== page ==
A Different Kind of Personality Test – 7 Toxic Personalities to Avoid

A Different Kind of Personality Test - 7 Toxic Personalities to Avoid

You have probably taken at least one personality test. The DiSC profile. Myers-Briggs. Perhaps even the Enneagram. But have you ever seen a personality test that identifies toxic personalities? I haven't.

Here's a quick personality test for identifying toxic personalities. It's not really a personality test, it's just a list of seven draining personalities I've come across over the years, along with ideas on how to recognize them and why they are so toxic.

(NOTE: Yes, the labels are cheesy, but they're also descriptive!)

7 Toxic Traits

Manipulative Mary: These individuals are experts at manipulation tactics. They are so good, in fact, that you may not even realize you have been manipulated until afterward. They like to push your buttons to get what they want.

  • Why they are toxic: They find ways to get you to do things you don't want to do. In their world, everything is centered exclusively around their needs and priorities.

Narcissistic Norm: These people also believe the world revolves around them. But unlike Manipulative Marys, they aren't secretive about it. Instead, they overtly demand their needs get met. They make you want to scream: “Life isn't just about YOU!”

  • Why they are toxic: They are solely focused on their needs. Nothing more, nothing less.

Debbie Downer: These folks simply cannot appreciate anything positive in life. If you comment that it's a beautiful day, they remind you of the dreary forecast. If you tell them you aced a test, they'll tell you how difficult the final will be.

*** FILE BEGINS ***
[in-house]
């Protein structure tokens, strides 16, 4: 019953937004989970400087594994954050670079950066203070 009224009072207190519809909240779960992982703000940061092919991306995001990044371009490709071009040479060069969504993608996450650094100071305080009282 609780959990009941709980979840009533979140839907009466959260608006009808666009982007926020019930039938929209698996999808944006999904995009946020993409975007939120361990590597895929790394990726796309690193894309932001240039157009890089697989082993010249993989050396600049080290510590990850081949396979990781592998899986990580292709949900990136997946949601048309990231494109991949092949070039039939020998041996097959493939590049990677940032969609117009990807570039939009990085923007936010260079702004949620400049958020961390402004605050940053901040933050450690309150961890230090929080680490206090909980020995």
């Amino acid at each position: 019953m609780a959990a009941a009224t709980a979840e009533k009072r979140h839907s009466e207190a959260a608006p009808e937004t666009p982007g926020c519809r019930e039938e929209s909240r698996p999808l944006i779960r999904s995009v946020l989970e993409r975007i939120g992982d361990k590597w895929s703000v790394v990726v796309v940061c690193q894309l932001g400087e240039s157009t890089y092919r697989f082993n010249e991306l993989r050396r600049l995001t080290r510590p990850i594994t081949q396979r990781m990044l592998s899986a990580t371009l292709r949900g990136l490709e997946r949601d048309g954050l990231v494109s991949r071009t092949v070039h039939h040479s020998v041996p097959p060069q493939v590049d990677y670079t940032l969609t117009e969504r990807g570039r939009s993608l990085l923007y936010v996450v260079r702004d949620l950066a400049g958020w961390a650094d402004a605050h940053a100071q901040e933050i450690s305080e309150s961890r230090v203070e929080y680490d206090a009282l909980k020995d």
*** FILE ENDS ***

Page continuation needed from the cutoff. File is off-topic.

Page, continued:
• Why they are toxic: They are joy vampires who suck the optimism out of life.

Lying Larry: This label says it all… these people's native language is lying. You cannot trust anything they say because it's either an exaggeration, a little white lie, or a major deception.

  • Why they are toxic: Trust is the foundation of a healthy relationship. However, since everything these people say has to be doubted, there is no foundation upon which to build a relationship.

Dream-Killing Keith: They love explaining…in excruciating detail…just how silly and impossible your dreams are.

  • Why they are toxic: These people are stuck in what is instead of what could be.

Disrespectful Danny: These individuals say and do things at the most inappropriate time and in the most inappropriate manner. Maybe it's a friend who you confided in and he ends up using your secret against you. Or maybe it's a family member who puts her nose into your affairs when it is none of her business.

  • Why they are toxic: They have no sense of boundaries.

Never Enough Nancy: You can never give enough to make these people happy. They take you for granted, have unrealistic expectations of you, and find ways to continually fault you while never taking responsibility for themselves.

  • Why they are toxic: They require enormous amounts of time and energy, leaving you worn out and used up.

All these toxic personalities have three things in common:

1) The more these people get away with their behavior, the more they continue.

2) Unfortunately, they usually don't recognize their behavior is harmful, which means talking to them about it usually falls on deaf ears.

3) Their habits get more ingrained and destructive with age.

Frankly, toxicity is dangerous. We should always look for opportunities to help people and build them up. At the same time, be cautious about spending too much time with people who are addicted to toxic patterns and are not to open becoming the best version of themselves.

Photography Copyright: 123 RF Photos / Imoooun


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“Success” is a word that is thrown around quite a bit. Is real success making it to the top, earning a bunch of money, becoming famous, winning awards, or something else?

Success can include all the things listed above and more, but one major ingredient to real success is making a positive difference in the lives of others. As my friend Joe Martin once said, “I want to do well for myself in my career and finances while doing good for others.” That sounds like a winning strategy to me!

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